Abstract : G protein-coupled receptors (GPCRs) regulate virtually all aspects of human physiology and represent an important class of therapeutic drug targets. Many GPCR-targeted drugs resemble endogenous agonists, often resulting in poor selectivity among receptor subtypes and restricted pharmacologic profiles. The muscarinic acetylcholine receptor family exemplifies these problems; thousands of ligands are known, but few are receptor subtype-selective and nearly all are cationic in nature. Using structure-based docking against the M2 and M3 muscarinic receptors, we screened 3.1 million molecules for ligands with new physical properties, chemotypes, and receptor subtype selectivities. Of 19 docking-prioritized molecules tested against the M2 subtype, 11 had substantial activity and 8 represented new chemotypes. Intriguingly, two were uncharged ligands with low micromolar to high nanomolar Ki values, an observation with few precedents among aminergic GPCRs. To exploit a single amino-acid substitution among the binding pockets between the M2 and M3 receptors, we selected molecules predicted by docking to bind to the M3 and but not the M2 receptor. Of 16 molecules tested, 8 bound to the M3 receptor. Whereas selectivity remained modest for most of these, one was a partial agonist at the M3 receptor without measurable M2 agonism. Consistent with this activity, this compound stimulated insulin release from a mouse beta-cell line. These results support the ability of structure-based discovery to identify new ligands with unexplored chemotypes and physical properties, leading to new biologic functions, even in an area as heavily explored as muscarinic pharmacology.
ESTHER : Kruse_2013_Mol.Pharmacol_84_528
PubMedSearch : Kruse_2013_Mol.Pharmacol_84_528
PubMedID: 23887926

Title : Structure of the human M2 muscarinic acetylcholine receptor bound to an antagonist - Haga_2012_Nature_482_547
Author(s) : Haga K , Kruse AC , Asada H , Yurugi-Kobayashi T , Shiroishi M , Zhang C , Weis WI , Okada T , Kobilka BK , Haga T , Kobayashi T
Ref : Nature , 482 :547 , 2012
Abstract : The parasympathetic branch of the autonomic nervous system regulates the activity of multiple organ systems. Muscarinic receptors are G-protein-coupled receptors that mediate the response to acetylcholine released from parasympathetic nerves. Their role in the unconscious regulation of organ and central nervous system function makes them potential therapeutic targets for a broad spectrum of diseases. The M2 muscarinic acetylcholine receptor (M2 receptor) is essential for the physiological control of cardiovascular function through activation of G-protein-coupled inwardly rectifying potassium channels, and is of particular interest because of its extensive pharmacological characterization with both orthosteric and allosteric ligands. Here we report the structure of the antagonist-bound human M2 receptor, the first human acetylcholine receptor to be characterized structurally, to our knowledge. The antagonist 3-quinuclidinyl-benzilate binds in the middle of a long aqueous channel extending approximately two-thirds through the membrane. The orthosteric binding pocket is formed by amino acids that are identical in all five muscarinic receptor subtypes, and shares structural homology with other functionally unrelated acetylcholine binding proteins from different species. A layer of tyrosine residues forms an aromatic cap restricting dissociation of the bound ligand. A binding site for allosteric ligands has been mapped to residues at the entrance to the binding pocket near this aromatic cap. The structure of the M2 receptor provides insights into the challenges of developing subtype-selective ligands for muscarinic receptors and their propensity for allosteric regulation.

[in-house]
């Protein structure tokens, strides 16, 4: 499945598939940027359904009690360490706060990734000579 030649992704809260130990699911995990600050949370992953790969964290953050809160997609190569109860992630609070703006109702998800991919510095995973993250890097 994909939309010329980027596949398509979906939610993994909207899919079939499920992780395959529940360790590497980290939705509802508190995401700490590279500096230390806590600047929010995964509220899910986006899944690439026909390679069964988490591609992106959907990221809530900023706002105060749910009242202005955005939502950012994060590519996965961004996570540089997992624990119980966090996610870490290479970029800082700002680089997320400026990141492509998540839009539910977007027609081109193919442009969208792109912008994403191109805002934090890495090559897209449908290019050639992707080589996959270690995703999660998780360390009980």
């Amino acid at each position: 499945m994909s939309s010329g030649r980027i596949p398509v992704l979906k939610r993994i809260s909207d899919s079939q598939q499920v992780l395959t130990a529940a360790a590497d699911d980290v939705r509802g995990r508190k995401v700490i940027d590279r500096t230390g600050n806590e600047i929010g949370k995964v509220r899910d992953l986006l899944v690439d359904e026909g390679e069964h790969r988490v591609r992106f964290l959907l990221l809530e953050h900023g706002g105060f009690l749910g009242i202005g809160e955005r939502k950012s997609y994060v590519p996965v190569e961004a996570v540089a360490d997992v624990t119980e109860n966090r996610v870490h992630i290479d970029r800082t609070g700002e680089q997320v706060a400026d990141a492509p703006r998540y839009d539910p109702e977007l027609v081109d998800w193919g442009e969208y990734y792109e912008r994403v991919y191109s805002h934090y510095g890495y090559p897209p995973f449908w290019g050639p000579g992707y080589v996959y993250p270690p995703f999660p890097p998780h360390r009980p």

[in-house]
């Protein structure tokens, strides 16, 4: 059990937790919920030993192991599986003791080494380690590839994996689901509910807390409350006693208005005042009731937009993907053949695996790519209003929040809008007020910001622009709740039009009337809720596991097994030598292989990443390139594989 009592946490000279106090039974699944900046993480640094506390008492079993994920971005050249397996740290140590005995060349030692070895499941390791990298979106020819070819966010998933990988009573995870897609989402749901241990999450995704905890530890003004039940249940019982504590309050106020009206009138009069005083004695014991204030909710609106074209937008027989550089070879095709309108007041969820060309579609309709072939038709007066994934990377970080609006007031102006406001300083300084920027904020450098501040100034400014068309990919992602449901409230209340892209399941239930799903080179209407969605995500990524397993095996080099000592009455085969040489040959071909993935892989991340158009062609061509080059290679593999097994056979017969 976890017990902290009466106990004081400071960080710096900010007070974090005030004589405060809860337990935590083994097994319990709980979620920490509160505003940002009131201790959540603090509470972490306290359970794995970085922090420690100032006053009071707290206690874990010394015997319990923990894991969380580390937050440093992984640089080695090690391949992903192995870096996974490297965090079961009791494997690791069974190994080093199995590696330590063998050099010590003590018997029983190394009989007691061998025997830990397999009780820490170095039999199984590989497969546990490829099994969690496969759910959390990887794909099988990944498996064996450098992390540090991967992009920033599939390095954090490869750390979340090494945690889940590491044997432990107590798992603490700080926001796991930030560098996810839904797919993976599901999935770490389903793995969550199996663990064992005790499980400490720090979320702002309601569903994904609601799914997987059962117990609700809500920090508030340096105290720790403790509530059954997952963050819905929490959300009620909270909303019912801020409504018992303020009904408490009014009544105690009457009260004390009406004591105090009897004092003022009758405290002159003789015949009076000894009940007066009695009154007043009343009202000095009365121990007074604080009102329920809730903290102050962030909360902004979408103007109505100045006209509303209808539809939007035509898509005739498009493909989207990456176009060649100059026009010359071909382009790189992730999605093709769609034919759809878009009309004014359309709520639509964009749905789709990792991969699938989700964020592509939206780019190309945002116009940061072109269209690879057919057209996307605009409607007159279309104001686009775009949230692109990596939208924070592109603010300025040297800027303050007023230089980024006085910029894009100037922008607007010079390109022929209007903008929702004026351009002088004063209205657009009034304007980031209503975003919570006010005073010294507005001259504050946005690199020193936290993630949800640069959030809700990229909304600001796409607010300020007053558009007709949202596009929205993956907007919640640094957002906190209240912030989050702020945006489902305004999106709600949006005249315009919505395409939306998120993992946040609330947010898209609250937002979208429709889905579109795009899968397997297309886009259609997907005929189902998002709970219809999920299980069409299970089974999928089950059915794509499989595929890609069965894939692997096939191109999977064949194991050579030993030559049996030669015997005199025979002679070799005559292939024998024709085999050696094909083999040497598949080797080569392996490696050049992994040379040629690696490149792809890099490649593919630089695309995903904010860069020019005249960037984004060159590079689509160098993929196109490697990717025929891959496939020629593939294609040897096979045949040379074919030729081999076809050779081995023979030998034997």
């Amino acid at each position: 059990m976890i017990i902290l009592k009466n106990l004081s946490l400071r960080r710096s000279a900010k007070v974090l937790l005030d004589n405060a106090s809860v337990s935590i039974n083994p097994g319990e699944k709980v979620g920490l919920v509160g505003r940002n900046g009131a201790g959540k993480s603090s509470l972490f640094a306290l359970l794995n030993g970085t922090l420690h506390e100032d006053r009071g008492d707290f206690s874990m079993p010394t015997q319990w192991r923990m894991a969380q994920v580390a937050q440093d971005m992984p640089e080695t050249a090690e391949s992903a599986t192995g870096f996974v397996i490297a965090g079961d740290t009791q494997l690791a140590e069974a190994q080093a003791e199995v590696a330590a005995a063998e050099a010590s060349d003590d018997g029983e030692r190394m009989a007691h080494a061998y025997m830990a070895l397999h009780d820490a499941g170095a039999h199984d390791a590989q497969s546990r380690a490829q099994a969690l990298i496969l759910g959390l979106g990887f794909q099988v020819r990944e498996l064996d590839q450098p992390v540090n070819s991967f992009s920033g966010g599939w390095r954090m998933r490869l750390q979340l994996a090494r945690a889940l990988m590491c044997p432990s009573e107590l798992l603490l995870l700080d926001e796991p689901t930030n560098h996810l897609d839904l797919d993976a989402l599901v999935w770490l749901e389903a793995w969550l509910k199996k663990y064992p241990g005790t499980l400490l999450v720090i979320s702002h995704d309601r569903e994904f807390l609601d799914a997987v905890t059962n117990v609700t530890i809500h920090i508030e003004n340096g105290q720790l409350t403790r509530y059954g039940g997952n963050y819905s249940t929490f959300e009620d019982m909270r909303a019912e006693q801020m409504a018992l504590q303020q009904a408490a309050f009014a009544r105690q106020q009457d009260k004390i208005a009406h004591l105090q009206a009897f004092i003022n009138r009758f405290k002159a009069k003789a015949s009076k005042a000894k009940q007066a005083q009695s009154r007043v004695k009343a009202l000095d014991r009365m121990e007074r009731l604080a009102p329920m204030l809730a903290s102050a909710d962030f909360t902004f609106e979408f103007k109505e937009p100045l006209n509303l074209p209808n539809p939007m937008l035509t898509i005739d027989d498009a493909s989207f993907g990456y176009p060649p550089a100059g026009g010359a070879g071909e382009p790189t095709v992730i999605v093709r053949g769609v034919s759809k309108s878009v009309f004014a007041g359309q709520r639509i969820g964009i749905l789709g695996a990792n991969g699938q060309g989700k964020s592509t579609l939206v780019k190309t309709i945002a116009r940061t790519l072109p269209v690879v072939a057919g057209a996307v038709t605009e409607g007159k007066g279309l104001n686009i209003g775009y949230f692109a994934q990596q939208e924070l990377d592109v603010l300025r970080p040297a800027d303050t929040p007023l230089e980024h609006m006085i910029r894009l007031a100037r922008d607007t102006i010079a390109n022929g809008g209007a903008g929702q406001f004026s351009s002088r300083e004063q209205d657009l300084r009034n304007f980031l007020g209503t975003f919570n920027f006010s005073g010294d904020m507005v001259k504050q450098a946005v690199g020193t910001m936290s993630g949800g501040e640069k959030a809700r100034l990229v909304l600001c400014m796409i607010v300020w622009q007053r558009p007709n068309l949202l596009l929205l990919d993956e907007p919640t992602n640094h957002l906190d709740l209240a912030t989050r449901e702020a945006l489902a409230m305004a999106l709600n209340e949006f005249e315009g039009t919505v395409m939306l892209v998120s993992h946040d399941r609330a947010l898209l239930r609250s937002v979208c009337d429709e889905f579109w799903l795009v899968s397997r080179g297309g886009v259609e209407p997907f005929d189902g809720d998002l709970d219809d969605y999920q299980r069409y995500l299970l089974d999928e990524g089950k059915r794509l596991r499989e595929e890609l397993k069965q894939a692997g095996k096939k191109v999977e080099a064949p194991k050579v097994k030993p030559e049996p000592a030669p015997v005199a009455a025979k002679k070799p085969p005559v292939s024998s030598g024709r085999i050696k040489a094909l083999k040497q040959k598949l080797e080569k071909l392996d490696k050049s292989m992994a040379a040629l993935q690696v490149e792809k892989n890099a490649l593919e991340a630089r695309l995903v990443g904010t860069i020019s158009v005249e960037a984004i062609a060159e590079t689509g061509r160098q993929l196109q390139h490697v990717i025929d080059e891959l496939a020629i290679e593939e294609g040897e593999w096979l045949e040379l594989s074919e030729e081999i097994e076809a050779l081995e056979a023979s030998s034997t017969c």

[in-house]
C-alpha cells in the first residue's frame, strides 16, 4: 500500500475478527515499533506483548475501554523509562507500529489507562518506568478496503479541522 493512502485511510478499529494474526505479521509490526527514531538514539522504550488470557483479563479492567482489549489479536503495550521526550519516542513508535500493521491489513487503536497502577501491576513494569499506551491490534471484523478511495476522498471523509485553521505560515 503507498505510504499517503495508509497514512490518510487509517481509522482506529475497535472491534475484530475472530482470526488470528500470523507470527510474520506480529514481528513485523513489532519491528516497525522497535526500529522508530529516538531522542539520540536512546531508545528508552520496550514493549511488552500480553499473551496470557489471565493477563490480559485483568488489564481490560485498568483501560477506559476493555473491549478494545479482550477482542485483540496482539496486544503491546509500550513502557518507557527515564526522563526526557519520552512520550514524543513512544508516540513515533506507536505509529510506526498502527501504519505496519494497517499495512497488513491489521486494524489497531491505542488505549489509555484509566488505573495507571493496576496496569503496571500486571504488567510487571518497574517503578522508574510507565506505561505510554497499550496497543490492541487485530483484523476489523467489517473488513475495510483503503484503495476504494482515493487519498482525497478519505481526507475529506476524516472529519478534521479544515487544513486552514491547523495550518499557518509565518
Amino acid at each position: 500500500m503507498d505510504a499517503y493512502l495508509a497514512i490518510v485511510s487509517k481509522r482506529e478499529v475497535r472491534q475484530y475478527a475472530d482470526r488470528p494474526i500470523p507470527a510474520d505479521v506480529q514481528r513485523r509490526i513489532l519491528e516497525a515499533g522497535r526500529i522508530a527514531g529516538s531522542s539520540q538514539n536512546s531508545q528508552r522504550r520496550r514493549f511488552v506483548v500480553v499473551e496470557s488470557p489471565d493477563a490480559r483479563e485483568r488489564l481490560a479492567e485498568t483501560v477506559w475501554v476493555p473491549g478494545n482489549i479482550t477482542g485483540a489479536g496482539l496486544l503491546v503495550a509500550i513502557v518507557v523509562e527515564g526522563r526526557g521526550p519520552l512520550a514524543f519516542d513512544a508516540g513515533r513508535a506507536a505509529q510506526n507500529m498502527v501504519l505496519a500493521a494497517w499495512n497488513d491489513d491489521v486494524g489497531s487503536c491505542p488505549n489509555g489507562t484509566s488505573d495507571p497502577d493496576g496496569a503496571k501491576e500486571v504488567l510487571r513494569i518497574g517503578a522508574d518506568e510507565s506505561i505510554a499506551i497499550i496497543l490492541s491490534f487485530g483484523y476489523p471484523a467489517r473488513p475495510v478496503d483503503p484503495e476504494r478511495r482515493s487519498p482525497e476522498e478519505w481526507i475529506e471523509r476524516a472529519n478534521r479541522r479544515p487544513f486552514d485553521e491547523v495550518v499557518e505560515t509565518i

ESTHER : Haga_2012_Nature_482_547
PubMedSearch : Haga_2012_Nature_482_547
PubMedID: 22278061

Title : Structure and dynamics of the M3 muscarinic acetylcholine receptor - Kruse_2012_Nature_482_552
Author(s) : Kruse AC , Hu J , Pan AC , Arlow DH , Rosenbaum DM , Rosemond E , Green HF , Liu T , Chae PS , Dror RO , Shaw DE , Weis WI , Wess J , Kobilka BK
Ref : Nature , 482 :552 , 2012
Abstract : Acetylcholine, the first neurotransmitter to be identified, exerts many of its physiological actions via activation of a family of G-protein-coupled receptors (GPCRs) known as muscarinic acetylcholine receptors (mAChRs). Although the five mAChR subtypes (M1-M5) share a high degree of sequence homology, they show pronounced differences in G-protein coupling preference and the physiological responses they mediate. Unfortunately, despite decades of effort, no therapeutic agents endowed with clear mAChR subtype selectivity have been developed to exploit these differences. We describe here the structure of the G(q/11)-coupled M3 mAChR ('M3 receptor', from rat) bound to the bronchodilator drug tiotropium and identify the binding mode for this clinically important drug. This structure, together with that of the G(i/o)-coupled M2 receptor, offers possibilities for the design of mAChR subtype-selective ligands. Importantly, the M3 receptor structure allows a structural comparison between two members of a mammalian GPCR subfamily displaying different G-protein coupling selectivities. Furthermore, molecular dynamics simulations suggest that tiotropium binds transiently to an allosteric site en route to the binding pocket of both receptors. These simulations offer a structural view of an allosteric binding mode for an orthosteric GPCR ligand and provide additional opportunities for the design of ligands with different affinities or binding kinetics for different mAChR subtypes. Our findings not only offer insights into the structure and function of one of the most important GPCR families, but may also facilitate the design of improved therapeutics targeting these critical receptors.
ESTHER : Kruse_2012_Nature_482_552
PubMedSearch : Kruse_2012_Nature_482_552
PubMedID: 22358844